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Old 28-02-2015, 20:18   #16
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Re: Cross-Cut vs Tri-Radial?

Dockhead is correct in that Hydra-net does stretch more than commonly thought and the tri-radial laminates he is stating have far superior shape retention. However when you think about cruising or offshore cruising in particular, 95% or greater of the sailing you are doing is not hard on the wind. Most cruising boats are not great performers to windward anyway. So for that 95% it doesn't matter and in fact a slightly deeper rounded shape is faster tight reaching to running. Add to this being in a seaway where the sails are slamming around, a woven sail will place a lot less stress on the rigging.
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Old 28-02-2015, 20:57   #17
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Re: Cross-Cut vs Tri-Radial?

So, DH, you have had all sorts of advice, opinions and "facts" to add to the soup. Your stated drop dead date has passed, and we're all waiting to hear what you decided... or at least I am! Seriously interested... and awaiting both the news and eventually a pic or two of whatever you end up with. It will sure be exciting the first time you sheet in the new sails and head upwind in 20 kts!

Cheers,

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Old 28-02-2015, 21:02   #18
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Re: Cross-Cut vs Tri-Radial?

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Originally Posted by Jim Cate View Post
So, DH, you have had all sorts of advice, opinions and "facts" to add to the soup. Your stated drop dead date has passed, and we're all waiting to hear what you decided... or at least I am! Seriously interested... and awaiting both the news and eventually a pic or two of whatever you end up with. It will sure be exciting the first time you sheet in the new sails and head upwind in 20 kts!

Cheers,

Jim
Thanks!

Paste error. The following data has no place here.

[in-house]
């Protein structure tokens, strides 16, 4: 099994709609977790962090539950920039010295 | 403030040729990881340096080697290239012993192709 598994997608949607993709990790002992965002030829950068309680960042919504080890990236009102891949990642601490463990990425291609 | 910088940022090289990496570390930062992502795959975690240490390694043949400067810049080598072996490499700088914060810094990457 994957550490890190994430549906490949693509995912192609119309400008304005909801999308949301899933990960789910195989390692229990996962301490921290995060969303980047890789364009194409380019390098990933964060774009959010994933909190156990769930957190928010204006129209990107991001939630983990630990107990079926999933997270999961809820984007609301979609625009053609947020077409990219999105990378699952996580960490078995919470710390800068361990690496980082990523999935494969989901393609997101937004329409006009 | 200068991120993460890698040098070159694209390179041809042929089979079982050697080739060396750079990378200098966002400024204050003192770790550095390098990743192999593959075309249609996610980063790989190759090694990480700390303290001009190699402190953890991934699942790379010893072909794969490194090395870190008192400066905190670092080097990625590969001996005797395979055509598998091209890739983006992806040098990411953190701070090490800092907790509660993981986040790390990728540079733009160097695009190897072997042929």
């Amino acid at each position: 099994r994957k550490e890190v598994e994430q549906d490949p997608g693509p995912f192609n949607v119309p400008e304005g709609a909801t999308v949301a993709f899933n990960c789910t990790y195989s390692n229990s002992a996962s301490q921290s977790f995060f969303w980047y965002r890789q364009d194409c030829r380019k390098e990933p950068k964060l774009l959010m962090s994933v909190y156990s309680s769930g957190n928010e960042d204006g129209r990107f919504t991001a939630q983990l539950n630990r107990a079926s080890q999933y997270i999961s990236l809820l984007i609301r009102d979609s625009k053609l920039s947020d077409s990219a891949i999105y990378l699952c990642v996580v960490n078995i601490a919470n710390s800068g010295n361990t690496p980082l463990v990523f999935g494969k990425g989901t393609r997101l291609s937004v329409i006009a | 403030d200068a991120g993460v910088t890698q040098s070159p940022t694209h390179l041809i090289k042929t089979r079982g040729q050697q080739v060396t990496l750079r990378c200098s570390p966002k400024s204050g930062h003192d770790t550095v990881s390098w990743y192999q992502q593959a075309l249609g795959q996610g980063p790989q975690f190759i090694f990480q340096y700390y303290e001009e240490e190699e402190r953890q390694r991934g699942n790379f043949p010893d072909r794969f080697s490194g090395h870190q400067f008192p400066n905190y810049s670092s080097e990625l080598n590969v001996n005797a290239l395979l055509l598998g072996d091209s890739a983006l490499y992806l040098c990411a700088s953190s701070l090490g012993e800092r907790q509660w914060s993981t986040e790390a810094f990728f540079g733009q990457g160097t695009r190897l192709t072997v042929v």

I actually signed the order for the Bainbridge carbon/technora laminate, and then was immediately offered the DP DYS as an alternative at the same price. I have to decide by Monday morning.

The Bainbridge supposedly tougher, but since the carbon can't be cut with a laser, the threads hang out and you can't completely seal the edges. Someone said that you can have water penetration problems. The sailmaker says no -- carbon doesn't wick water.

The DP DYS is the premium cruising laminate from DP, standard issue on the bigger Oysters. It's a Dyneema matrix with a layer of mylar film on either side, with taffeta over that.

Both variants tri-radial.

I'll be grateful for any opinions.
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Old 28-02-2015, 21:17   #19
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Re: Cross-Cut vs Tri-Radial?

Well, beyond agreeing that tri-radial construction is the only realistic choice, I sure can't be of help with your decision, DH. No experience with either material, and they both sound very good indeed.

It used to be so simple: you went to the sailmaker and said "I need a new jib (or whatever)". The only question you had to answer was "how much overlap 'ya want?"
And a week or two later you got a new sail which might or might not fit right or have the best shape. And now? You obviously need at least one consultant for cloth, one for shape, one for panel layout and one to deal with the bank loan. Sheesh!

Good luck, mate!

Jim
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Old 28-02-2015, 21:49   #20
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Re: Cross-Cut vs Tri-Radial?

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Originally Posted by Dockhead View Post
Thanks!

I actually signed the order for the Bainbridge carbon/technora laminate, and then was immediately offered the DP DYS as an alternative at the same price. I have to decide by Monday morning.

The Bainbridge supposedly tougher, but since the carbon can't be cut with a laser, the threads hang out and you can't completely seal the edges. Someone said that you can have water penetration problems. The sailmaker says no -- carbon doesn't wick water.

The DP DYS is the premium cruising laminate from DP, standard issue on the bigger Oysters. It's a Dyneema matrix with a layer of mylar film on either side, with taffeta over that.

Both variants tri-radial.

I'll be grateful for any opinions.
I suspect none of us, me for sure, are truly qualified to comment, however wicking is something that occurs when there is a pathway open for moisture to follow to so I would personally be a little suspicious of any statement that it never happens because the carbon fibre itself doesn't do it. We have to decide whether to trust the relevant experts, in this case the sail makers or cloth makers. It is only (your) money anyway, hopefully not life and death! It was never this difficult with good old canvas sails
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Old 01-03-2015, 05:07   #21
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Re: Cross-Cut vs Tri-Radial?

The cut: cross cut or radial construction should be determined by the cloth. Radial cut came about to deal with a woven cloth's stretch on the bias (also, perpendicularly oriented fibres like the DYS), which causes cross cut sails to bag. With the fibres oriented appropriately a cross cut is appropriate. I have a cross cut string sail.